Up until mid-2004, we had spent £700,000 on works to Marlay Grange, which included asbestos removal, fees and security works. No refurbishment works have been carried out. Since mid-2004 we have incurred security and minor maintenance costs of £507,000.
Mr. Jim Murphy: The full deployment of the mission will depend on how quickly the force can be generated and the necessary infrastructure and support put in place. This is being carried out by the UNs Department of Peacekeeping Operations.
The Government are pressing for the full mission to deploy as quickly as possible, as my noble Friend the Minister for Africa, Asia and the UN, the right hon. Lord Malloch-Brown, stated when he met UN Secretary-General Ban Ki Moon and African Union (AU) Chairperson Alpha Konaré at high level meetings in New York on 21 September.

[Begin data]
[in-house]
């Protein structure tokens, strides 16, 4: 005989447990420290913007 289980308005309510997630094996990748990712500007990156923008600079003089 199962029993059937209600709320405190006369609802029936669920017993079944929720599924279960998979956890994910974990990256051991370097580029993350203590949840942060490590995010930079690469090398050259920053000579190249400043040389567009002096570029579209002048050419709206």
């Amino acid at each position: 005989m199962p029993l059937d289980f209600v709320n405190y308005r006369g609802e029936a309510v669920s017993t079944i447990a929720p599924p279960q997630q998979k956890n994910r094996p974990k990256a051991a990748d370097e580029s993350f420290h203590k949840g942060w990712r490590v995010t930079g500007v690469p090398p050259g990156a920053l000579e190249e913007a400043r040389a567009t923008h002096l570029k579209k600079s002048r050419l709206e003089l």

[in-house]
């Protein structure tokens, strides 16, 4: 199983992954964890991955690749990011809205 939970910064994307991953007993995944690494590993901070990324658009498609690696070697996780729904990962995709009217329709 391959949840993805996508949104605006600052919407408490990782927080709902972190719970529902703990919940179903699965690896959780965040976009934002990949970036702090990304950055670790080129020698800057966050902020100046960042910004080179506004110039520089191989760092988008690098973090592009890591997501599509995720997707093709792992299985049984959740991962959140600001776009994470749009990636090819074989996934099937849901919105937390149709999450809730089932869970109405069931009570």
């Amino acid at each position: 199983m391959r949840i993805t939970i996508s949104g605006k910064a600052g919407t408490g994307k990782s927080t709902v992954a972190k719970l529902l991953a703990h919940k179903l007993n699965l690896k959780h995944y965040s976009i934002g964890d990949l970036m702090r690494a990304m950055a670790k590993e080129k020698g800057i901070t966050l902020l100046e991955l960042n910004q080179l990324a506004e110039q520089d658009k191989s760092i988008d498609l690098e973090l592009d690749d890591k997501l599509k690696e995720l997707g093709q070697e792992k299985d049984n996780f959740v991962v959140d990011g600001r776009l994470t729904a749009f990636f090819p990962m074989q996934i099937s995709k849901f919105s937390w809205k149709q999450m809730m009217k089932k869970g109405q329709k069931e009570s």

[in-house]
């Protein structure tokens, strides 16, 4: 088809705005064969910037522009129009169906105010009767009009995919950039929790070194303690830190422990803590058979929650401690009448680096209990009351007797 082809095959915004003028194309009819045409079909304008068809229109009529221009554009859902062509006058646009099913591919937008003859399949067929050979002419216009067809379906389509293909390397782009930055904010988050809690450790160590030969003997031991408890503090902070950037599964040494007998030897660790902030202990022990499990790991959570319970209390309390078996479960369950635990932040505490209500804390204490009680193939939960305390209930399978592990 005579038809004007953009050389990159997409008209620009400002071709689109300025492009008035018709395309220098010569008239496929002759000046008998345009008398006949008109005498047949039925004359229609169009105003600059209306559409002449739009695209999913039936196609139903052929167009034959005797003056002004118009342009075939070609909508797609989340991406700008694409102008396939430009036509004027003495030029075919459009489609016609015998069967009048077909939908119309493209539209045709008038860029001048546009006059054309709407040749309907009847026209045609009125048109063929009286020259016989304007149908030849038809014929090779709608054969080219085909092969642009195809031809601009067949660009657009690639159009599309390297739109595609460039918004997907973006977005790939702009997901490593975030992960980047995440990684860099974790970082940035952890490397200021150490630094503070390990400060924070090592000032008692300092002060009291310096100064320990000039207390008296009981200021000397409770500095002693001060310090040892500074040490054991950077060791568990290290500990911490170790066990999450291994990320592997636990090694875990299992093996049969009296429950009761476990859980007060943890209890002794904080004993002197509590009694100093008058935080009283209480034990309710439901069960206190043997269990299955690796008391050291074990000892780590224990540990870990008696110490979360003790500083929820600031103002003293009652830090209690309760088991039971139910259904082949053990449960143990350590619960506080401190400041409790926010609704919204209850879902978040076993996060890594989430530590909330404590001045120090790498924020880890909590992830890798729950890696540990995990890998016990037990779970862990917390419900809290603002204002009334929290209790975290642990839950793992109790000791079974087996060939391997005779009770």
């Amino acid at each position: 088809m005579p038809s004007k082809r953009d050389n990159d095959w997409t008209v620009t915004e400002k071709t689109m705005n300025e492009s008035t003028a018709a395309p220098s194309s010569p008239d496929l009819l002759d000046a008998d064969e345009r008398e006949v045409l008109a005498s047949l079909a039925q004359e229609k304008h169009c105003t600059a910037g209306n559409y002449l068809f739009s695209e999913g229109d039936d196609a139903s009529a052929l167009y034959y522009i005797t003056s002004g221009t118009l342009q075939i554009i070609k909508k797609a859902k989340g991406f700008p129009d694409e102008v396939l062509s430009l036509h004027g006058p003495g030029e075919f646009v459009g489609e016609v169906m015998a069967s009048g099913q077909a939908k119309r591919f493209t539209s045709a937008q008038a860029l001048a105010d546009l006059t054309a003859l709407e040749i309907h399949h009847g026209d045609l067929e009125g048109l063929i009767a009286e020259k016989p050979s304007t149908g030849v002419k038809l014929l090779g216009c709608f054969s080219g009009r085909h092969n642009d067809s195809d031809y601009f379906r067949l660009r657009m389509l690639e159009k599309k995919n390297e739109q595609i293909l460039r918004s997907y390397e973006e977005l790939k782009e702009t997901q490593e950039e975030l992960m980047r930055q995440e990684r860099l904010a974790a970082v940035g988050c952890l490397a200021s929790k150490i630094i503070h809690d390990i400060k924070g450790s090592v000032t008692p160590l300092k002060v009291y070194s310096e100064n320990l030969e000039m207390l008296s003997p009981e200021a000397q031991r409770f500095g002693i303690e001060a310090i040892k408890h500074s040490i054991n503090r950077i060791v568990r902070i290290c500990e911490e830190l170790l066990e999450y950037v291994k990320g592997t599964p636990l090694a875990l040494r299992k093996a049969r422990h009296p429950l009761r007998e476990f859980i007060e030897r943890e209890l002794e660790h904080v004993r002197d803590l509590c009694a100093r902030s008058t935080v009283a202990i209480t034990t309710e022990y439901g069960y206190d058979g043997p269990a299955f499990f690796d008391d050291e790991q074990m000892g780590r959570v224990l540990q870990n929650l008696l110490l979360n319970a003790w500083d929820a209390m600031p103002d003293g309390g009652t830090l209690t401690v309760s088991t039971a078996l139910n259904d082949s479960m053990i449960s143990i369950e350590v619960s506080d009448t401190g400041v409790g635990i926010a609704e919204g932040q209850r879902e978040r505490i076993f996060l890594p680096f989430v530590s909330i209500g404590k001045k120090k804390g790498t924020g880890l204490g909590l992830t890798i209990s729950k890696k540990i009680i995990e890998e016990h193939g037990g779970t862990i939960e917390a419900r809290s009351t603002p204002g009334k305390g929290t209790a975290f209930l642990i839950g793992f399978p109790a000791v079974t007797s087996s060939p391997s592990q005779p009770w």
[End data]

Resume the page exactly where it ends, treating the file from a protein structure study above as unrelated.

UN Security Council Resolution 1769 mandates the new AU-UN Mission in Darfur to assume authority from the current AU Mission in Sudan no later than 31 December, with a view to achieving full operational capability and force strength as soon as possible thereafter. We will continue to press all sides to meet this timetable.
Mr. Jim Murphy: The meeting led by the African Union (AU) and UN in Arusha on 3-6 August, attended by most rebel leaders, was an important step forward in the political process. Rebels expressed their commitment to participate fully in negotiations under AU-UN leadership, presented a common platform on key issues and urged the AU-UN to continue consultations with Darfurian civil society.